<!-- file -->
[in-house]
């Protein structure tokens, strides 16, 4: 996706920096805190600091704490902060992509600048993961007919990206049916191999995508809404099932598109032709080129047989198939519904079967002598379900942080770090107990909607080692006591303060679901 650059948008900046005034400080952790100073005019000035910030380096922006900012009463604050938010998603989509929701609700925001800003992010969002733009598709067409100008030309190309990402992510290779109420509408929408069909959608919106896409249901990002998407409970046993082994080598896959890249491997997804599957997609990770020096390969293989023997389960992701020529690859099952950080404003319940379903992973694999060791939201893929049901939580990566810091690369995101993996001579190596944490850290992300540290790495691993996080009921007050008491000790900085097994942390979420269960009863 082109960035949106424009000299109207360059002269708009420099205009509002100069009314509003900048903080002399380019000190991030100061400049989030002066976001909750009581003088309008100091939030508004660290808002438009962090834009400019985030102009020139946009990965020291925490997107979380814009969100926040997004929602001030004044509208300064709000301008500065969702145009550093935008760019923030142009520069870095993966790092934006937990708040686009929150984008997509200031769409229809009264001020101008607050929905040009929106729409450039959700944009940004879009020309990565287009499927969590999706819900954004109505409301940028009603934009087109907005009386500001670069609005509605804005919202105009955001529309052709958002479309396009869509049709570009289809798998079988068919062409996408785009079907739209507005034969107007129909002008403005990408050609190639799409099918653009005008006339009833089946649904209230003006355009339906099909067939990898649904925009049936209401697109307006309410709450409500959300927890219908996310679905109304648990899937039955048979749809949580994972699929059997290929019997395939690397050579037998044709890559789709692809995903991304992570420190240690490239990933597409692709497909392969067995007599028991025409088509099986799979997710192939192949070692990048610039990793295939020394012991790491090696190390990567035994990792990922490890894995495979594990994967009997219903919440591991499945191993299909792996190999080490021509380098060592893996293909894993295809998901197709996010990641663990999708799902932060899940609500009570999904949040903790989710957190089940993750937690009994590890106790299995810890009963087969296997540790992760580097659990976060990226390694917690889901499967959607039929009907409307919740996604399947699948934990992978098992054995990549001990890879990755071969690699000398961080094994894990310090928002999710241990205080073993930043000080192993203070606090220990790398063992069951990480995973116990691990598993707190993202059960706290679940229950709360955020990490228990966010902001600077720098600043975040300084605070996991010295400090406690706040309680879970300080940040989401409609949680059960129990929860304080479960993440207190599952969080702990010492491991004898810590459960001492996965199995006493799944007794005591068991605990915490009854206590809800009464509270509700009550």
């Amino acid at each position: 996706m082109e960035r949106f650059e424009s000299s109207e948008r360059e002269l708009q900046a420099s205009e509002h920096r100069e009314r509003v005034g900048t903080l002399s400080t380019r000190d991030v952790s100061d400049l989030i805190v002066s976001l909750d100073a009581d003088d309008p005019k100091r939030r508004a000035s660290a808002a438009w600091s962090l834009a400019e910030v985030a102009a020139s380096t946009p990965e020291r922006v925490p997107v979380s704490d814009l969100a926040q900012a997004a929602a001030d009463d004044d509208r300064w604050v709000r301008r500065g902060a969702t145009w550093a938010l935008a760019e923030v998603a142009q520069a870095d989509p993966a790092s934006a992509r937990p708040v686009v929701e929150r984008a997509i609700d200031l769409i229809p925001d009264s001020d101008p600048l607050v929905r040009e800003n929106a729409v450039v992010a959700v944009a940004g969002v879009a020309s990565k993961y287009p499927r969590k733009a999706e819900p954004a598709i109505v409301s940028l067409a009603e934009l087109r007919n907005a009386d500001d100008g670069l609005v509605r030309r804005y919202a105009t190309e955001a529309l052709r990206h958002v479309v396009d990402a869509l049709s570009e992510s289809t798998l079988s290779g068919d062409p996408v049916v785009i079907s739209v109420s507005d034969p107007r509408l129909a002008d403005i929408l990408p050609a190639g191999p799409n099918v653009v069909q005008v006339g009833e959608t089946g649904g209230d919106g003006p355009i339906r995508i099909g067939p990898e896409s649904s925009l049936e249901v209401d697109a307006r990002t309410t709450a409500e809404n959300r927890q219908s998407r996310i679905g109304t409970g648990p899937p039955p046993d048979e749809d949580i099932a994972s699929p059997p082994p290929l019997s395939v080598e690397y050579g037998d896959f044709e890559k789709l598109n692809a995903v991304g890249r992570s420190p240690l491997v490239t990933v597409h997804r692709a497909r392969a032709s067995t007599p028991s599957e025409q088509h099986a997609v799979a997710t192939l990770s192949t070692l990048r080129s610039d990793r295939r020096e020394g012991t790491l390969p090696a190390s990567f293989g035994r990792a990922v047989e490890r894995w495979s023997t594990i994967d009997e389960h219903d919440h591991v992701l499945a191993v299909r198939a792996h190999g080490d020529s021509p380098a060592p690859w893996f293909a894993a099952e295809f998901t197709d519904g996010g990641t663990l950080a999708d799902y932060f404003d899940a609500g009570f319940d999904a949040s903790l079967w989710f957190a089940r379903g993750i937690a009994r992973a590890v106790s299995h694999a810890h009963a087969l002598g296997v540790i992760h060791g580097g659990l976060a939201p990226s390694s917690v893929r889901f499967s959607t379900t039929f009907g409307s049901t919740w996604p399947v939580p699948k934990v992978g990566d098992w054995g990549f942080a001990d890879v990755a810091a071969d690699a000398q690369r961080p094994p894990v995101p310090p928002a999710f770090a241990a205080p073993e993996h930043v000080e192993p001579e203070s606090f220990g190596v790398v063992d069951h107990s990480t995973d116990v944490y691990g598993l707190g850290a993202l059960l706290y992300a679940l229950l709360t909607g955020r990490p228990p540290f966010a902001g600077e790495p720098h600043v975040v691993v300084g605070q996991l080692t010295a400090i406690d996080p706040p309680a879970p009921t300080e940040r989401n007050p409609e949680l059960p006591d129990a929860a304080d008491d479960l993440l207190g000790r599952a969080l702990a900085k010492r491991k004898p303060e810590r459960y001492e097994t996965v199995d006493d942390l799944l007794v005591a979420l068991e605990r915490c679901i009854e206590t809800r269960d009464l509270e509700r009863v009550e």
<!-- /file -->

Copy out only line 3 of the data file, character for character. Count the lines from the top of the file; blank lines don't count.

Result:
């Amino acid at each position: 996706m082109e960035r949106f650059e424009s000299s109207e948008r360059e002269l708009q900046a420099s205009e509002h920096r100069e009314r509003v005034g900048t903080l002399s400080t380019r000190d991030v952790s100061d400049l989030i805190v002066s976001l909750d100073a009581d003088d309008p005019k100091r939030r508004a000035s660290a808002a438009w600091s962090l834009a400019e910030v985030a102009a020139s380096t946009p990965e020291r922006v925490p997107v979380s704490d814009l969100a926040q900012a997004a929602a001030d009463d004044d509208r300064w604050v709000r301008r500065g902060a969702t145009w550093a938010l935008a760019e923030v998603a142009q520069a870095d989509p993966a790092s934006a992509r937990p708040v686009v929701e929150r984008a997509i609700d200031l769409i229809p925001d009264s001020d101008p600048l607050v929905r040009e800003n929106a729409v450039v992010a959700v944009a940004g969002v879009a020309s990565k993961y287009p499927r969590k733009a999706e819900p954004a598709i109505v409301s940028l067409a009603e934009l087109r007919n907005a009386d500001d100008g670069l609005v509605r030309r804005y919202a105009t190309e955001a529309l052709r990206h958002v479309v396009d990402a869509l049709s570009e992510s289809t798998l079988s290779g068919d062409p996408v049916v785009i079907s739209v109420s507005d034969p107007r509408l129909a002008d403005i929408l990408p050609a190639g191999p799409n099918v653009v069909q005008v006339g009833e959608t089946g649904g209230d919106g003006p355009i339906r995508i099909g067939p990898e896409s649904s925009l049936e249901v209401d697109a307006r990002t309410t709450a409500e809404n959300r927890q219908s998407r996310i679905g109304t409970g648990p899937p039955p046993d048979e749809d949580i099932a994972s699929p059997p082994p290929l019997s395939v080598e690397y050579g037998d896959f044709e890559k789709l598109n692809a995903v991304g890249r992570s420190p240690l491997v490239t990933v597409h997804r692709a497909r392969a032709s067995t007599p028991s599957e025409q088509h099986a997609v799979a997710t192939l990770s192949t070692l990048r080129s610039d990793r295939r020096e020394g012991t790491l390969p090696a190390s990567f293989g035994r990792a990922v047989e490890r894995w495979s023997t594990i994967d009997e389960h219903d919440h591991v992701l499945a191993v299909r198939a792996h190999g080490d020529s021509p380098a060592p690859w893996f293909a894993a099952e295809f998901t197709d519904g996010g990641t663990l950080a999708d799902y932060f404003d899940a609500g009570f319940d999904a949040s903790l079967w989710f957190a089940r379903g993750i937690a009994r992973a590890v106790s299995h694999a810890h009963a087969l002598g296997v540790i992760h060791g580097g659990l976060a939201p990226s390694s917690v893929r889901f499967s959607t379900t039929f009907g409307s049901t919740w996604p399947v939580p699948k934990v992978g990566d098992w054995g990549f942080a001990d890879v990755a810091a071969d690699a000398q690369r961080p094994p894990v995101p310090p928002a999710f770090a241990a205080p073993e993996h930043v000080e192993p001579e203070s606090f220990g190596v790398v063992d069951h107990s990480t995973d116990v944490y691990g598993l707190g850290a993202l059960l706290y992300a679940l229950l709360t909607g955020r990490p228990p540290f966010a902001g600077e790495p720098h600043v975040v691993v300084g605070q996991l080692t010295a400090i406690d996080p706040p309680a879970p009921t300080e940040r989401n007050p409609e949680l059960p006591d129990a929860a304080d008491d479960l993440l207190g000790r599952a969080l702990a900085k010492r491991k004898p303060e810590r459960y001492e097994t996965v199995d006493d942390l799944l007794v005591a979420l068991e605990r915490c679901i009854e206590t809800r269960d009464l509270e509700r009863v009550e």